Think of it as Tennessee's version of Colorado's stunning Red Rocks Amphitheatre, but smaller – and deep underground. The Caverns in Pelham, Tennessee, about an hour and change drive from Nashville, is poised to become a must-visit concert venue, thanks to its naturally unique setting and an eclectic summer calendar that is persuading fans of country, bluegrass and rock to make the descent into a dark, damp hole in the ground.
Opened by founder and erstwhile ad executive Todd Mayo, the Caverns are the new home of PBS' Emmy-winning Bluegrass Underground – a spectacle of musical spelunking now in its eighth year that features artists as diverse as mandolin god Sam Bush and free-jazz funksters Lettuce – plus a full schedule of non-televised shows ranging in style from the hard folk of John Moreland and the dreamy rock of Band of Horses to Brandi Carlile's singer-songwriter fare and John Anderson's classic country.
This years marks the first concert season in the "brand new" millions-of-years-old cave, and fans and artists alike are getting wise to the transformative, other-worldly qualities of the subterranean space.
"One thing we know is that in nature, music is naturally occurring," says Carlile, the Grammy- nominated Americana songwriter who packed 1,000 fans into the Caverns' stunning concert hall in late April. "We've only learned to mimic the sound it makes. It's perfect harmony to play the music of nature from within it."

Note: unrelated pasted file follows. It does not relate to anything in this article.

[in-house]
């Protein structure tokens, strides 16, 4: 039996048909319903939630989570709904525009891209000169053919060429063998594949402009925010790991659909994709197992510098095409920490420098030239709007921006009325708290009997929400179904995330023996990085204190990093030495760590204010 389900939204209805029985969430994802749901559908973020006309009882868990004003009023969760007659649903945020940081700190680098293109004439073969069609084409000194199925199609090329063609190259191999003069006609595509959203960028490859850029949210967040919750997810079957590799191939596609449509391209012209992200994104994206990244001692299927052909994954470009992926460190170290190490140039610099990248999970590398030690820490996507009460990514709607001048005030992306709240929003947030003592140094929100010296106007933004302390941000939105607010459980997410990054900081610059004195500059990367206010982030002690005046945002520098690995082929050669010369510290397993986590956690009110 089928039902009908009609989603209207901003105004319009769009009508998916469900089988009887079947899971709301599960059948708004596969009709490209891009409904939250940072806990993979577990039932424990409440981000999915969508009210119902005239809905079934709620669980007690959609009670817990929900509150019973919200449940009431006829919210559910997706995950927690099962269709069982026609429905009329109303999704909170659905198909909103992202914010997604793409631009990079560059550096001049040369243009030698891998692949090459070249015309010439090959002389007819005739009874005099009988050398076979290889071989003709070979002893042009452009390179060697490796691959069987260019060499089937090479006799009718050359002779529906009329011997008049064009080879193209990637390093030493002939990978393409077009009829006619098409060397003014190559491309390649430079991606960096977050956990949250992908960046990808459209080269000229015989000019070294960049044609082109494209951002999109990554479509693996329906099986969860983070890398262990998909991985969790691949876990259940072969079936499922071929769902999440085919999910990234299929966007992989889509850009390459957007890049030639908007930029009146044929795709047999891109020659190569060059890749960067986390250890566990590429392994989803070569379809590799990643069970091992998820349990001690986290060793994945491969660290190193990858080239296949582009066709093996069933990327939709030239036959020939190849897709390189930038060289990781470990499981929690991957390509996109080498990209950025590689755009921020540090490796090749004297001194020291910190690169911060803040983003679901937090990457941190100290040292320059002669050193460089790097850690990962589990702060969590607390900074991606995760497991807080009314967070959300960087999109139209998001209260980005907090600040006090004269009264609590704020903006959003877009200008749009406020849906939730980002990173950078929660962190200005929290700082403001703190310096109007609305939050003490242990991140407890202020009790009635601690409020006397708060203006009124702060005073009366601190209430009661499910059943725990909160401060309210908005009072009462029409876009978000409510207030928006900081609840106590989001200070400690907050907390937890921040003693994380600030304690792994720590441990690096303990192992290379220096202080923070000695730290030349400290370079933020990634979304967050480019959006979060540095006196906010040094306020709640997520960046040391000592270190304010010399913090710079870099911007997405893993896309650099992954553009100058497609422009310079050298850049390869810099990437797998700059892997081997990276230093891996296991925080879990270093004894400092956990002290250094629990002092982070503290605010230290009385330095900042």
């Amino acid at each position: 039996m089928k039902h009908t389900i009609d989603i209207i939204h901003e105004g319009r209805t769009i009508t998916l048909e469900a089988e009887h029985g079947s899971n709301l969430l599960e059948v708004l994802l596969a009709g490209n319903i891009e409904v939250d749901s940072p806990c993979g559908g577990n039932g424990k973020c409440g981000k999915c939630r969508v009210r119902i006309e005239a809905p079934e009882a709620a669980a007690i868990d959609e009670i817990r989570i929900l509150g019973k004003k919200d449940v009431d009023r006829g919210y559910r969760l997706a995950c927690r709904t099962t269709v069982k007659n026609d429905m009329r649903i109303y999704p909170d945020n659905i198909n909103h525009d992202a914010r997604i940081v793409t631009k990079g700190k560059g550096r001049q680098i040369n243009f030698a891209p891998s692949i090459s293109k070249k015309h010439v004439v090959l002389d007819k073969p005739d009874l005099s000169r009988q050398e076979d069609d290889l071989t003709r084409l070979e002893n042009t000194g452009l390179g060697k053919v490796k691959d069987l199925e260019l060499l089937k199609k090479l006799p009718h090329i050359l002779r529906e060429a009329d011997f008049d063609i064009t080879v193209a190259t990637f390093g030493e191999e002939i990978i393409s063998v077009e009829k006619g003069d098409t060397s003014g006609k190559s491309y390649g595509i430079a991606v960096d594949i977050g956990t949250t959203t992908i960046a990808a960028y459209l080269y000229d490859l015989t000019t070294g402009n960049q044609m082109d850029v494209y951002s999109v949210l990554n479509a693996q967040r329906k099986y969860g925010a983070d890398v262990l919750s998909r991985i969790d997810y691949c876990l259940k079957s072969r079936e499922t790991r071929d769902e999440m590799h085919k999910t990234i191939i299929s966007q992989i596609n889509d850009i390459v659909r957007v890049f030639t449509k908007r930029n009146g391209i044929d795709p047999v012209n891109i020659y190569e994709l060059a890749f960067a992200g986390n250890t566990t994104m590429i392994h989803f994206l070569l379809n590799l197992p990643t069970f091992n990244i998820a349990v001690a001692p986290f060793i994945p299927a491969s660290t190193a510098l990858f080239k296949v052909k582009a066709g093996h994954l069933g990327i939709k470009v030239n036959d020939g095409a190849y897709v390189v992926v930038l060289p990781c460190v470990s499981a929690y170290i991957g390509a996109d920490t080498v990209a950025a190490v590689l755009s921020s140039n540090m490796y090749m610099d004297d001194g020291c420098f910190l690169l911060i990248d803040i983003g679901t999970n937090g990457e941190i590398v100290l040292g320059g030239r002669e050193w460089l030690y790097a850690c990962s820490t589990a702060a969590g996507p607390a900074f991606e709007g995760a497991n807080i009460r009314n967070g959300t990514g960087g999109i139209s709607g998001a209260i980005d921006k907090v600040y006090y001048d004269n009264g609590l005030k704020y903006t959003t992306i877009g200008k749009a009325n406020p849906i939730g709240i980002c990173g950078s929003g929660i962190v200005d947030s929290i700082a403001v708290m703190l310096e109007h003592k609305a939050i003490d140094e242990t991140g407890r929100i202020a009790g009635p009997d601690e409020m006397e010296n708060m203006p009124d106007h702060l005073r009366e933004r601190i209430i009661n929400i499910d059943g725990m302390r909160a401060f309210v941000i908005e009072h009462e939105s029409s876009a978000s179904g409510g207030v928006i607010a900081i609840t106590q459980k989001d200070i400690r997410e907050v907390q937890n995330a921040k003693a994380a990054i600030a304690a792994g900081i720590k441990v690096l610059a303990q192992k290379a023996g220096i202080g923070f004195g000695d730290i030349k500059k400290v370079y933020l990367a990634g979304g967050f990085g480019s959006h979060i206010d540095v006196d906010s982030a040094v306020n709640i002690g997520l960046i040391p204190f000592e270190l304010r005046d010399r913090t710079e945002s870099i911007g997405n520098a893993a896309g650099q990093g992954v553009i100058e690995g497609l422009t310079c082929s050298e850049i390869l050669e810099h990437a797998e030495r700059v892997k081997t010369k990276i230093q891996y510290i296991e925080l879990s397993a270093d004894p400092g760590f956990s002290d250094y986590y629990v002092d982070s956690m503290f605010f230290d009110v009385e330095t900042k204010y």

Carlile's performance marked an early highlight for the new venue, but the interest from fans was hardly a surprise. People's fascination with caves goes back to prehistory, where they fill fables and mythologies, often presented as a mysterious connection to the spiritual realm. And folks in the South have long recognized their acoustic qualities (not to mention their refreshing mid-summer temperatures).
In 1934, Lost River Cave in Bowling Green, Kentucky, was transformed into the Cavern Nite Club, hosting performers like Dinah Shore and the NBC Orchestra. And in 1948 Roy Acuff – the King of Country Music – purchased the Dunbar Cave in Clarksville, Tennessee, which had previously hosted big band concerts by Benny Goodman and Tommy Dorsey.
But lacking today's technology, those events were mostly held in the host cave's mouth – right at the transition between the terrestrial and underground. At the Caverns, fans and artists find themselves hundreds of feet inside a limestone mountain, encased within and connected to the grandeur of nature itself. The setting tends to have a realigning effect on people's mood.
It's a beautiful, sunny spring day in bucolic Pelham, with birds chirping and the valley floor full of blooming wildflowers. But inside, the misty, haunting overtones of Tim O'Brien's bluegrass makes the Caverns feel like a spooky, centuries-old refuge from the dangers of a dark wilderness night. That's especially appropriate as the West Virginia native sings "Where the River Meets the Road," a dirge about his Irish-immigrant forebears migrating over the Cumberland road to the booming mill town of Wheeling.
It seems like he's holding back on the bluesy-gravel howl of his distinctive vocal, but each lyric cuts through the stillness like a knife, while the sound of a banjo rolls and roils over the countless craggy outcroppings of the cave itself.